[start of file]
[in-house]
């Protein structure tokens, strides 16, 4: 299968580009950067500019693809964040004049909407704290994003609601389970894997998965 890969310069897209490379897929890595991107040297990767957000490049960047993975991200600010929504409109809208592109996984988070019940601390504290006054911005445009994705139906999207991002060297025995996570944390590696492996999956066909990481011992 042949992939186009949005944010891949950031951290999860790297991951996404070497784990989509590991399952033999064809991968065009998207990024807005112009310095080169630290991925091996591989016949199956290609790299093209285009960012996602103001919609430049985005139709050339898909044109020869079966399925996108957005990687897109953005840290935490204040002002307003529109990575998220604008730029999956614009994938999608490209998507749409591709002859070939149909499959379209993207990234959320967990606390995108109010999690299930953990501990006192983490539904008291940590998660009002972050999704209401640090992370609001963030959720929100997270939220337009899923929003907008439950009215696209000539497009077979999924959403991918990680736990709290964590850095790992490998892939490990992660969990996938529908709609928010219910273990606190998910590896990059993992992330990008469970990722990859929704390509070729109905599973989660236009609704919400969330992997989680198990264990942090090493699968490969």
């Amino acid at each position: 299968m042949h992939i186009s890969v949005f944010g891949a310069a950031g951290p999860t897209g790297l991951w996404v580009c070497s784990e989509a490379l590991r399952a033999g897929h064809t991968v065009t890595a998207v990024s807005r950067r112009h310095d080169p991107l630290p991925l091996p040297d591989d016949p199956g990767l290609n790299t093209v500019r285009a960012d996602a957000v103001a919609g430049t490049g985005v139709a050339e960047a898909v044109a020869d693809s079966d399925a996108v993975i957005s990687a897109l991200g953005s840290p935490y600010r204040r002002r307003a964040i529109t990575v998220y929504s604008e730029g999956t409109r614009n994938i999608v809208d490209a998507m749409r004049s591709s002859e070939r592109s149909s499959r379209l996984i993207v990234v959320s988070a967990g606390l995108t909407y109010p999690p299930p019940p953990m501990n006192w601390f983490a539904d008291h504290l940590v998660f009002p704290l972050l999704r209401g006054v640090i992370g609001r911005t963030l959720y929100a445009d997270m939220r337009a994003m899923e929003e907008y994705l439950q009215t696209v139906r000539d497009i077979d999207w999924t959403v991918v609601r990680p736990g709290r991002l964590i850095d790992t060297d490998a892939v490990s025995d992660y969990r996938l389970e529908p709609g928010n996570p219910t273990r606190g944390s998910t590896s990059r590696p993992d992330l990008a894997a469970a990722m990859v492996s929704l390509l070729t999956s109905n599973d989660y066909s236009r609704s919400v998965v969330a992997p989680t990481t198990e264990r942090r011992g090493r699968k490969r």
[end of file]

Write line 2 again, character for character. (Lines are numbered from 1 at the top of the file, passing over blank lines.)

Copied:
């Protein structure tokens, strides 16, 4: 299968580009950067500019693809964040004049909407704290994003609601389970894997998965 890969310069897209490379897929890595991107040297990767957000490049960047993975991200600010929504409109809208592109996984988070019940601390504290006054911005445009994705139906999207991002060297025995996570944390590696492996999956066909990481011992 042949992939186009949005944010891949950031951290999860790297991951996404070497784990989509590991399952033999064809991968065009998207990024807005112009310095080169630290991925091996591989016949199956290609790299093209285009960012996602103001919609430049985005139709050339898909044109020869079966399925996108957005990687897109953005840290935490204040002002307003529109990575998220604008730029999956614009994938999608490209998507749409591709002859070939149909499959379209993207990234959320967990606390995108109010999690299930953990501990006192983490539904008291940590998660009002972050999704209401640090992370609001963030959720929100997270939220337009899923929003907008439950009215696209000539497009077979999924959403991918990680736990709290964590850095790992490998892939490990992660969990996938529908709609928010219910273990606190998910590896990059993992992330990008469970990722990859929704390509070729109905599973989660236009609704919400969330992997989680198990264990942090090493699968490969």